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Meanwhile beat the whites to soft peaks. Then, beat in the sugar in three or four consignments. The whites will collapse a bit, and become shiny, yet strangely alluring.

Your next task is to combine everything. There are two irreconcilable objectives: (a) to produce a homogeneous mixture, and (b) not to knock all the air out of the egg whites. The trick is to (a) use a metal spoon and (b) sacrifice all the air in  about a quarter of the egg whites by vigorously mixing them in to loosen up the chocolate.

Gradually fold in the rest. It will start by looking like this…

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…but will eventually, after a few minutes gentle, patient labour, look like this…

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…at which point it should go in the fridge, for at least two hours. Some people would have you putting this into individual ramekins or poncy wine glasses, but I’m having none of that bollocks. If my favourite bistro in Paris can serve it out of a large bowl, then that’s good enough for the likes of you.

Finished product below.

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Börk! Börk! Börk!

Dark Chocolate and Grand Marnier Truffles

A spot of minor surgery left me confined, if not to the house itself, certainly to within the bounds of the parish. Some spare cream needed to be used up before it became putrescent, so I whiled away the hours by making these. It should be pointed out that there is no really clean way of doing this, and you will end up covering yourself in chocolate. I personally find this oddly pleasurable.

  • 400g dark cooking chocolate (I used Waitrose ‘cos it’s cheaper than certain better known brands and has a bit more cocoa butter and hence more malleable)
  • 200mL single cream
  • 50mL Grand Marnier
  • Cocoa powder or icing sugar for dusting

Break the chocolate up into small pieces and place in a glass bowl atop (and not touching) a pan of barely simmering water, so it will melt. Too much heat and the chocolate will curdle, which is not pleasant.

Heat the cream in a small saucepan. When it starts to boil turn off the heat and give it a bit of a stir to reduce the temperature. If you wanted an alcohol-free truffle you could add the liqueur to the cream before heating.

When the chocolate has mostly melted, pour in the hot cream, and stir vigorously. If the chocolate hasn’t all melted, then leave on the heat and keep stirring for a few moments.

Remove from the heat, stir in the liqueur, and put in the fridge. What we want to do here is get the mixture cool enough so that you can form it into balls, but not so cool it becomes solid. I reckon about an hour is needed. If you want a fluffy truffle, you will need to take the mixture out after half an hour and give it a good going over with the electric beaters, and then again at the end of the hour. If, after an hour, the mixture has become too solid, then just pop the bowl atop the simmering water again.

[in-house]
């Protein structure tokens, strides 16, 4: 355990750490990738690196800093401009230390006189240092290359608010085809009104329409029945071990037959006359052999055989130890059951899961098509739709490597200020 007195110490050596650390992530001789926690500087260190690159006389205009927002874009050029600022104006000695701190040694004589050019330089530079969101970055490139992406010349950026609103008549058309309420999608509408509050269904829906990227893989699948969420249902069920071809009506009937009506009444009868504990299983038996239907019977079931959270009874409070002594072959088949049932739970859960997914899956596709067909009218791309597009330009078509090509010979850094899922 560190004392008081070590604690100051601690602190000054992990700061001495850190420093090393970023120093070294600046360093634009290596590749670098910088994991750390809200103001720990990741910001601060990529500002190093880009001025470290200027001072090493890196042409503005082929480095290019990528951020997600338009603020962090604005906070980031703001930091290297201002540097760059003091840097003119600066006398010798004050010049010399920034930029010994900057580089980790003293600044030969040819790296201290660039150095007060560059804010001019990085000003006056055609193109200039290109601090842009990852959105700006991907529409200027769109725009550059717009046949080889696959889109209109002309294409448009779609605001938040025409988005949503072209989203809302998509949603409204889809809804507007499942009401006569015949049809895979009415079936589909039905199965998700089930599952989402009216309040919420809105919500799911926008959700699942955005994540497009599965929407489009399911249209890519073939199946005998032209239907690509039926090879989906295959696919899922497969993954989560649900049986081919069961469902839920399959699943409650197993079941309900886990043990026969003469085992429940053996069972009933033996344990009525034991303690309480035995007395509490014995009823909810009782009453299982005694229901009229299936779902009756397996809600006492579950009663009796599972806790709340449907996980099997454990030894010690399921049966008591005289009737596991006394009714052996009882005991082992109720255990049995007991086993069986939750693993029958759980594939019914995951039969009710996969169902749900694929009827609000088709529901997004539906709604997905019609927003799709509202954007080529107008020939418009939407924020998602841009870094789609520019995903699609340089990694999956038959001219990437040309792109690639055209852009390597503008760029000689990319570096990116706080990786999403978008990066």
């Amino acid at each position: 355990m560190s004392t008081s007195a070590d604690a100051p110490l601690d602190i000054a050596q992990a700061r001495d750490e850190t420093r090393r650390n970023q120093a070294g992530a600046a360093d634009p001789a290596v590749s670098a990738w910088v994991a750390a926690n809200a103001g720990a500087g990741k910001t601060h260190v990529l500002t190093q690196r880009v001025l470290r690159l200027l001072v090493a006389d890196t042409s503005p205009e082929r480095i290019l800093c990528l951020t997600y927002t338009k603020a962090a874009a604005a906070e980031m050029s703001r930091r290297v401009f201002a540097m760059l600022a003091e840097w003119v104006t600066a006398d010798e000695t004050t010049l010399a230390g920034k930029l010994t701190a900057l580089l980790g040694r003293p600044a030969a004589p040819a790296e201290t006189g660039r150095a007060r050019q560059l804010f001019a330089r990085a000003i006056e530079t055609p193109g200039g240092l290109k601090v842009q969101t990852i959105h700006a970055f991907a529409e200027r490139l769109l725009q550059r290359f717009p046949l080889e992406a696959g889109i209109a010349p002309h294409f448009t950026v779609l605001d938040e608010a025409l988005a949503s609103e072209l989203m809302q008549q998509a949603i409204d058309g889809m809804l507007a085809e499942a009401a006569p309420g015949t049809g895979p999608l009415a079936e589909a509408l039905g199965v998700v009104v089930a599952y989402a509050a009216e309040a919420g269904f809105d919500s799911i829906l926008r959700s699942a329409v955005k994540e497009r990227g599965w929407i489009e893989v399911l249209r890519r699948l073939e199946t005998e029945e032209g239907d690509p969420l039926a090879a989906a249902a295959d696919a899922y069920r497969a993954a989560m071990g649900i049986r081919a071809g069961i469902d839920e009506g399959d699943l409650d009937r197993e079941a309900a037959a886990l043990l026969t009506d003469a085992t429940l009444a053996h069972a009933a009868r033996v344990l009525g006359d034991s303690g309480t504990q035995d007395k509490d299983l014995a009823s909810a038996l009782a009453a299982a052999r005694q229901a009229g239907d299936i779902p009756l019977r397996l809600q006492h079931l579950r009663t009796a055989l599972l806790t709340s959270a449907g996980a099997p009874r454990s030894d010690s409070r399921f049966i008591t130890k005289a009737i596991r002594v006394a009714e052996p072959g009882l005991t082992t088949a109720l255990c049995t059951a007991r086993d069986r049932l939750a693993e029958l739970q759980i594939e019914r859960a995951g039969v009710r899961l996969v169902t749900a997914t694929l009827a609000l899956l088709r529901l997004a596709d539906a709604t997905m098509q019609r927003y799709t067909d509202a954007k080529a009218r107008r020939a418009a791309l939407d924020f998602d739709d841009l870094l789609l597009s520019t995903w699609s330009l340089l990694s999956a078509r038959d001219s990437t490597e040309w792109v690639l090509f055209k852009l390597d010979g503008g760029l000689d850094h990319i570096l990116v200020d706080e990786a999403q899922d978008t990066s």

Cookbook authors then glibly tell you to form the mixture into small balls and dust with cocoa. Pffft. That instruction will not prepare you for the mess and the fiddling; nor the cleaning up afterwards. I use two long-handled teaspoons to get a grip on the mixture, and end up with lumps, rather than perfect spheres. The mixture won’t be too sticky, so I use my (scrupulously scrubbed) fingers to even them up, and then roll them in the cocoa powder or icing sugar.

Variations

  • You could use more cream if you like a lighter consistency; up to about 300mL should work
  • You could infuse the cream with spices (vanilla, chilli, cardamon, etc) as you heat it – just be sure to strain it afterwards
  • Any interesting liqueur or spirit should work: dark rum, brandy, amaretto, kirsch, frangelico, or even a cold ristretto
  • You could do this with white chocolate and limoncello

Hot Chocolate

Humph. Double humph.

I’m grumpy.

I’ve taken this as an indication that I’ve not had enough chocolate recently, so after a lacklustre supper (details not necessary) I’ve decided to make some hot chocolate from scratch.

I’m using Waitrose Dark Continental Cooking Chocolate, which melts easily, and is very tasty. It also has the advantage of being cheap. For each person I use about 60g chocolate, a tablespoon of cream, and 200mL milk, but you can adjust the ratios to suit. It can happily be done without cream, but I happened to have some lurking in the fridge.

It cannot be done with milk chocolate.

  1. Get a double boiler, or a Pyrex jug atop a saucepan of water, and bring the water to the boil, and then reduce as low as possible.
  2. Break the chocolate into small pieces and add.
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    It will take a few minutes to melt, do not stir it, although the occasional poke and prod are acceptable.
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  3. Whilst that’s going on, heat up the milk. I use the steam nozzle on my espresso machine for this, but otherwise do it in an adjacent saucepan. Do not boil.
  4. Stir in the cream if you’re using it. This should add easily, and make the next steps less hazardous.
  5. Add a small amount of the hot milk to the chocolate and stir vigorously. If the milk is too cold, or you add too much, the chocolate will separate, and you’ll need a balloon whisk.
  6. Turn up the heat underneath the chocolate, so the water will come to the boil, but don’t wait for it to come to the boil, carry on with the next steps.
  7. Keep on adding the milk, bit by bit, until you’ve added about half the milk.
  8. You can then add the rest of the hot milk in one go, but keep on stirring.
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  9. Serve in pre-heated cups.
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Variations

Here are some other ideas.

  • If you follow this procedure, just using equal quantities of chocolate and cream, this makes quite a passable chocolate sauce.
  • You could also add some liqueur, e.g. Frangelico or even some whiskey, but be subtle; no more than a half a teaspoon, to make it “mysterious”, as Pomiane would say.